Abstract 16090: EMS Transport of STEMI Patients Shortens Ischemic Time and is Associated With a Higher Risk Population: Results from the ACTION Registry.
Background: Continued quality improvement efforts have had a positive impact on Door to Balloon (D2B) times for STEMI patients. Pre-hospital ischemic time has historically received little attention. Several recent studies have highlighted the critical importance of restoring reperfusion to ischemic myocardium within the first 90-120 minutes. With the growing understanding of the importance of reducing total ischemic time, opportunities to improve the prehospital component of STEMI care must be explored.
METHODS: We queried the American College of Cardiology's National Cardiovascular Data Registry (NCDR) Acute Coronary Treatment and Intervention Outcomes Network (ACTION) Registry-Get With The Guidelines (GWTG) Database for STEMI patients who initially presented to facilities capable of Primary PCI and compared pre-hospital ischemic time (PHIT) defined as symptom onset to hospital arrival, first medical contact time (FMCT) and D2B times for EMS transports (EMS-T) vs. Self transports (Self-T). Patients were excluded if symptom onset or FMCT was not recorded.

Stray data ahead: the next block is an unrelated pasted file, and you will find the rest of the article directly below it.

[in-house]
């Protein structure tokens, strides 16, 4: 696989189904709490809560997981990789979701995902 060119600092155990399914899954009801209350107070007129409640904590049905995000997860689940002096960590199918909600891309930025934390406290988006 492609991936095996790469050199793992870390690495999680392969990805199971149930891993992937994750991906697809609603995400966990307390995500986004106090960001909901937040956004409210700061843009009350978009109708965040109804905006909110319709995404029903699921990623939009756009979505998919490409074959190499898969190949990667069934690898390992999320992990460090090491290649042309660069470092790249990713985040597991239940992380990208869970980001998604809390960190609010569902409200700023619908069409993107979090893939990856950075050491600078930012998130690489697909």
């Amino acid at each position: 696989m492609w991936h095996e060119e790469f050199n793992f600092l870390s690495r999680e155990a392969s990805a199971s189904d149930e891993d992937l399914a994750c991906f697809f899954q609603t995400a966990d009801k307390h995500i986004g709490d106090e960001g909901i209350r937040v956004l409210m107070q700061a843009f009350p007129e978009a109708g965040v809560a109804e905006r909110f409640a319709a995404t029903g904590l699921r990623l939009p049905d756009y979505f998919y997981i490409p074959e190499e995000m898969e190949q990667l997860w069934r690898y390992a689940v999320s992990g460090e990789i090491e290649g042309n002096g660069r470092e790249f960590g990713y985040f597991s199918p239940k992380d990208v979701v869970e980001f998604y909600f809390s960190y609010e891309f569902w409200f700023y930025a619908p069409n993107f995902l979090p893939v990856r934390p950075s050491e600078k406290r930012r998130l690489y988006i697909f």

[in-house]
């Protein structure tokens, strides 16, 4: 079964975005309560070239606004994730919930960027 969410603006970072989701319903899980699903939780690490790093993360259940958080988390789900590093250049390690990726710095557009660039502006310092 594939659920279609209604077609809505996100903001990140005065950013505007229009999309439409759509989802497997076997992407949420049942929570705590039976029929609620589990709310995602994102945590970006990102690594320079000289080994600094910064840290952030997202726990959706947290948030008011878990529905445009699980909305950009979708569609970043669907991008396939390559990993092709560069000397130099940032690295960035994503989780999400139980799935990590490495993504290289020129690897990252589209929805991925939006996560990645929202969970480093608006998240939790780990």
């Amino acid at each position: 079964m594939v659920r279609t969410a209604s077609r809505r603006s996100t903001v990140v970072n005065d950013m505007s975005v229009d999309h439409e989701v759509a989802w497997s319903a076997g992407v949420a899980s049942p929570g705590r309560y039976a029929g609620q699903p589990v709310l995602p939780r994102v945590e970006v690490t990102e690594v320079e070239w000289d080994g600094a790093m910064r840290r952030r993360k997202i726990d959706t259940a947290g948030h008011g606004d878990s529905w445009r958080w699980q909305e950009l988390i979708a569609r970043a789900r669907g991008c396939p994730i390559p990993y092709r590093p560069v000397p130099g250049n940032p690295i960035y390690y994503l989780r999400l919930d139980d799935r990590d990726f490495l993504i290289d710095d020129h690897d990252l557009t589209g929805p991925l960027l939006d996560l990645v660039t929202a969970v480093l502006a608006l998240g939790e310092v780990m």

RESULTS: 37,715 patients from 412 sites between July 2008 and Dec 2010 were analyzed. 22,980 (61%) were EMS-T and 14,735 (39%) were Self-T. Median symptom onset to hospital arrival was significantly shorter for EMS-T versus Self-T (89 min (SD 201 min) vs. 118 min (SD 295 min) p <.001). 65% of EMS-T arrived at the destination hospital <2 hrs from symptom onset compared with 52% of Self-T (p <.001). For EMS-T, median symptom onset to FMCT was 53 min (SD 198 min) and FMCT was <1 hour in 56% and <2 hours in 75% of patients. Median first medical contact to hospital arrival time was 31 min (SD 25 min). D2B was 56 min (SD 28 min) for EMS-T and 70 min (SD 37 min) for Self-T (p<.001). Rates of shock (10.7% vs. 3.5%; p < .001), heart failure (9.9% vs. 6.3%; p < .001) and mortality (7.2% vs. 2.4%; p< .001) were all significantly higher in the EMS-T group.
CONCLUSIONS: Pre-hospital ischemic time is significantly shorter for patients who are transported by EMS. Despite more rapid access to care, these patients had a higher rate of in-hospital shock, heart failure and death. This strongly suggests that STEMI patients that access the health care system via 911 represent a higher risk cohort than those that self-transport.
- © 2011 by American Heart Association, Inc.